Making The Case For TeleWorking

According to CDW Corporation's 2007 Telework Report, a mere 15% of employees in the private sector believe that they currently have the option to telework. Is this good enough? Probably not.  

Working remotely can have many advantages. One advantage has to do with worker productivity. Employees who do not have to spend time commuting, potentially have greater time to devote to their work tasks.

Indeed, the Annual Urban Mobility Report released by the Texas Transportation Institute (TTI) highlights significant increased traffic congestion in all 437 metropolitan areas covered in the United States. According to the TTI, this gridlock puts a $78 billion annual drain on our economy in terms of 4.2 billion lost hours, not to mention 2.9 billion gallons of wasted fuel.

Furthermore, workers who are caring for children or other relatives, are better able to work for their companies when they are offered flexibility in terms of work location -- including teleworking from home.

On top of this, employers with dispersed teleworking employees are better able to continue operations in the event a primary center is shut down or disabled due to any type of disaster, whether natural, like an earthquake, or man-made, such as a terrorist strike. Significantly, while 74% of private teleworking employees report that they could continue working after such a disaster, only 28% of private non-teleworking employees could make the same claim, according to the 2007 CDW report.

In addition, with employees located outside of main offices, there is the potential for increased accessibility to customers through alternative lines and across usual business hours in multiple time zones (rather than having to utilize employees to work around the clock in just one time zone).

And with the possibility of hiring employees from a vast array of geographic areas when teleworking is a reality, employers have a much larger pool of prospective employees to choose from during the hiring process.

Not to be lost in the shuffle is the fact that employers with employees who work remotely very well may have less overhead expenses, as they may not need to pay for us much expensive office space at their primary business locations.

Happy workers, also, at times are better workers. This is important to keep in mind in conjuction with CDW telework survey results that indicate that employees who have teleworking options are more content with jobs than otherwise.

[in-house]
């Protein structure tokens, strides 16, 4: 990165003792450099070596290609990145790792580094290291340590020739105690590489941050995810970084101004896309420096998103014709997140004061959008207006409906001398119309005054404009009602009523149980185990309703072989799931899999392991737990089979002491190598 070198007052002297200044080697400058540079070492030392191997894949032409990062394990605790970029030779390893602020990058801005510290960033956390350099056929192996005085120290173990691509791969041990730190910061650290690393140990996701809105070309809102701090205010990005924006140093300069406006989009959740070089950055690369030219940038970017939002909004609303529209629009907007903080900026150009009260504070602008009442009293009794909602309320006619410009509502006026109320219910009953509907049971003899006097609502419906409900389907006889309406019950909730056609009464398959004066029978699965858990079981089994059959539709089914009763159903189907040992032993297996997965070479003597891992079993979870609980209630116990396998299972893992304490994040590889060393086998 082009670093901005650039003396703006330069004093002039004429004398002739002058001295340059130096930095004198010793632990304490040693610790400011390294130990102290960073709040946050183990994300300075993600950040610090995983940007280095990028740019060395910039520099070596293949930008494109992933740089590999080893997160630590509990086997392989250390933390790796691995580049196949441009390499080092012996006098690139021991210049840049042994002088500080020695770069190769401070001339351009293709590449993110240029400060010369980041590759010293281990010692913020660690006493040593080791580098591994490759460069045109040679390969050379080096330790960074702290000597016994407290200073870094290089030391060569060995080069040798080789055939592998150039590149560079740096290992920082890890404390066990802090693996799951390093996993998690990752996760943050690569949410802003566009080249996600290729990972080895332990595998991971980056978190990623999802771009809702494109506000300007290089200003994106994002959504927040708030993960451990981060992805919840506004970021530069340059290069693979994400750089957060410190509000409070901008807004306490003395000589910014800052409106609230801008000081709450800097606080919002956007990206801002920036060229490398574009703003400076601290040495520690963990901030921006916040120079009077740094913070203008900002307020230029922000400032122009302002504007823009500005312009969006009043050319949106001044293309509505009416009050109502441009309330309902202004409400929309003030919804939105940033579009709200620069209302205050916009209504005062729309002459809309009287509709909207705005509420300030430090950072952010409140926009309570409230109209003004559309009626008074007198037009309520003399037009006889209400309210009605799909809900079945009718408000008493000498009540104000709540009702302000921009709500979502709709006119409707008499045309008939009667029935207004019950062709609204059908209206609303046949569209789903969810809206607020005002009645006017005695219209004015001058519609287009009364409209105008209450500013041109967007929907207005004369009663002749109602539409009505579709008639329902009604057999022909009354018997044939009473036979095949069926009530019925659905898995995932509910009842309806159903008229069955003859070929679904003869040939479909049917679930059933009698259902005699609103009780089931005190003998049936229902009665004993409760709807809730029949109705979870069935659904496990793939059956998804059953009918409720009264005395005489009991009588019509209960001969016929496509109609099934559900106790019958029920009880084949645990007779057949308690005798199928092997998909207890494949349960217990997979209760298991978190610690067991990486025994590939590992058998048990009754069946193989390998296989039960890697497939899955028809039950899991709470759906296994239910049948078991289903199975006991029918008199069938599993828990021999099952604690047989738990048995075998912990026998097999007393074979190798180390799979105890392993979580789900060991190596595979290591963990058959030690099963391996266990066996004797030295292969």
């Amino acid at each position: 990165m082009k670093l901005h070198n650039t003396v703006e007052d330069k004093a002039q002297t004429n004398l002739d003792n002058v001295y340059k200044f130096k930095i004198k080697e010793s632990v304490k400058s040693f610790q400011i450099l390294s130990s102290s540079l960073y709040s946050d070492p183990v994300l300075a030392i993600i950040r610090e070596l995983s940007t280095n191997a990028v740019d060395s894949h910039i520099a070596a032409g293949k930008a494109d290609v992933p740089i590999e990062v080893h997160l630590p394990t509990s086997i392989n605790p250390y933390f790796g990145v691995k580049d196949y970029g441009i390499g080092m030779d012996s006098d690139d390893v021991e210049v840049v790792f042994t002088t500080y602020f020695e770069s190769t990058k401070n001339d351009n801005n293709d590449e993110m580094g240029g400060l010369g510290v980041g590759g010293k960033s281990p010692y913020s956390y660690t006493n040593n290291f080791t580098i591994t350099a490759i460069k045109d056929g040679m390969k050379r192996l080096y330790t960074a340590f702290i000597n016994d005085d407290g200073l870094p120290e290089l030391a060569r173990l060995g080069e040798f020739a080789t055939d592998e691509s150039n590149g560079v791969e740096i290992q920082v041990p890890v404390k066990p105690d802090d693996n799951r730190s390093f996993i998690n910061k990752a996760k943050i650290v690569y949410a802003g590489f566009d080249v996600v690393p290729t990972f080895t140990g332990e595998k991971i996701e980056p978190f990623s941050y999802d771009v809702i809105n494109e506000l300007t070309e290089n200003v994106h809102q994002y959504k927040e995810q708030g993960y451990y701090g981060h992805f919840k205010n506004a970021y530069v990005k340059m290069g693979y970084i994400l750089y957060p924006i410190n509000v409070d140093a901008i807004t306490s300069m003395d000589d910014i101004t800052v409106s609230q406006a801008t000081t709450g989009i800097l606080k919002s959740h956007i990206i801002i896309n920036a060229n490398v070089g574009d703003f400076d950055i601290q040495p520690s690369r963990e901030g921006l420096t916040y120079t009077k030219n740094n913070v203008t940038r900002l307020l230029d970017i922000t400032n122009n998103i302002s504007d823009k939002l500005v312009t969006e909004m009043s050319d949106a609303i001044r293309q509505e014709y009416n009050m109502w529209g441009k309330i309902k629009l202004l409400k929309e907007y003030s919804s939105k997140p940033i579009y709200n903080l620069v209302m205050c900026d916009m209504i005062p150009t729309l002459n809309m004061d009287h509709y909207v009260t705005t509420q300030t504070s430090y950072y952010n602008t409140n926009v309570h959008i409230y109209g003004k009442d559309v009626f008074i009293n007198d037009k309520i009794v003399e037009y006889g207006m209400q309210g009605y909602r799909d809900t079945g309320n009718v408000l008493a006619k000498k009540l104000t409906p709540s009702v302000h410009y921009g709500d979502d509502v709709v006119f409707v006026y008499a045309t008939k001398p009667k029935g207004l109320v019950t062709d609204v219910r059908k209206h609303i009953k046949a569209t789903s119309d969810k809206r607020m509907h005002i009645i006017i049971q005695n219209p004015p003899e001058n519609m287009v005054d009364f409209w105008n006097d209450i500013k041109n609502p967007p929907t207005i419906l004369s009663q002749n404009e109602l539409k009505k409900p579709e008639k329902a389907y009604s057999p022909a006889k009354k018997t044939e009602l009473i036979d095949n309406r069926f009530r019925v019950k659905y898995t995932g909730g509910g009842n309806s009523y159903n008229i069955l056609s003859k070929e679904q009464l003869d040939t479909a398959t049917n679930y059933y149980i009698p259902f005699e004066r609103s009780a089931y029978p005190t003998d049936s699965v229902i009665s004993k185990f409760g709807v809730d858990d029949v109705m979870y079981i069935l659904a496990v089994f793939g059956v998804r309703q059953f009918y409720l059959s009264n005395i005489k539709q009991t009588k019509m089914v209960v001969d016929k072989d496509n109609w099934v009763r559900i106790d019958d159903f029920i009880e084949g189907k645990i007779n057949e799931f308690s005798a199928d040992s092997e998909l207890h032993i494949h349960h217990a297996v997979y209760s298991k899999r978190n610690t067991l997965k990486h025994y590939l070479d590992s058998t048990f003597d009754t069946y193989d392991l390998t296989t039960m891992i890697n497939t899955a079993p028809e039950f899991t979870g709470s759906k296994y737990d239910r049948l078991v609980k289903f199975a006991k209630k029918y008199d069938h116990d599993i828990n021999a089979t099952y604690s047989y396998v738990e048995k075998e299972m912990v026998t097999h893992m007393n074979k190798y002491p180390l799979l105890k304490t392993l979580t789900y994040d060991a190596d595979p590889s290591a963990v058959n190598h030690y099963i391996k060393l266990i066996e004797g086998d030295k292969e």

The foregoing is not theoretical, as real world examples have shown the benefits of teleworking. When an elevated section of freeway leading to the San Francisco-Oakland Bay Bridge collapsed, for example, companies that had telework programs in place were better able to continue normal operations than companies without such programs. The same dynamic held true earlier during the 2005 New York City transit strike, as another example.

Interestingly, 40% of private sector IT managers state that their companies actually do have written policies for teleworking, and even more, 49%, report that they are willing to provide technical support to telworking employees. Well, those numbers are north of the 15% coming from private sector employees who believe they having teleworking options. Apparently, the word is not getting out fully to employees about their options. And even apart from that, one would think that society might benefit from more companies, not less than half, offering telework programs.

So, why are more companies not offering telework programs? Part of the explanation simply might be the historical mindset that employees must be physically present to be considered truly on the job. Indeed, some employers might be worried that employees who are out of sight also will be out of mind -- meaning that they necessarily would be less productive if not under the watchful eye of supervisors.

However, this might not be the actual case. First of all, just because an employee is physically present at the employer's place of business, that does not mean that the employee will never goof off, and it certainly does not mean that an employee will be constantly monitored.

Moreover, for remote employees, employers can establish objective performance benchmarks to ensure desired productivity. In addition, the actual work of remote employees can be monitored remotely online.

At the end of the day, employers are smart to consider telework programs for certain classes of employees who could benefit themselves and their employers by working remotely. Employers would be wise to consult with counsel to develop the best possible programs under the law, ensuring that the rights of the employers and teleworkers are safeguarded.

Eric Sinrod is a partner in the San Francisco office of Duane Morris LLP where he focuses on litigation matters of various types, including information technology and intellectual property disputes. His Web site is and he can be reached at To receive a weekly email link to Mr. Sinrod's columns, please send an email to him with Subscribe in the Subject line.

This column is prepared and published for informational purposes only and should not be construed as legal advice. The views expressed in this column are those of the author and do not necessarily reflect the views of the author's law firm or its individual partners.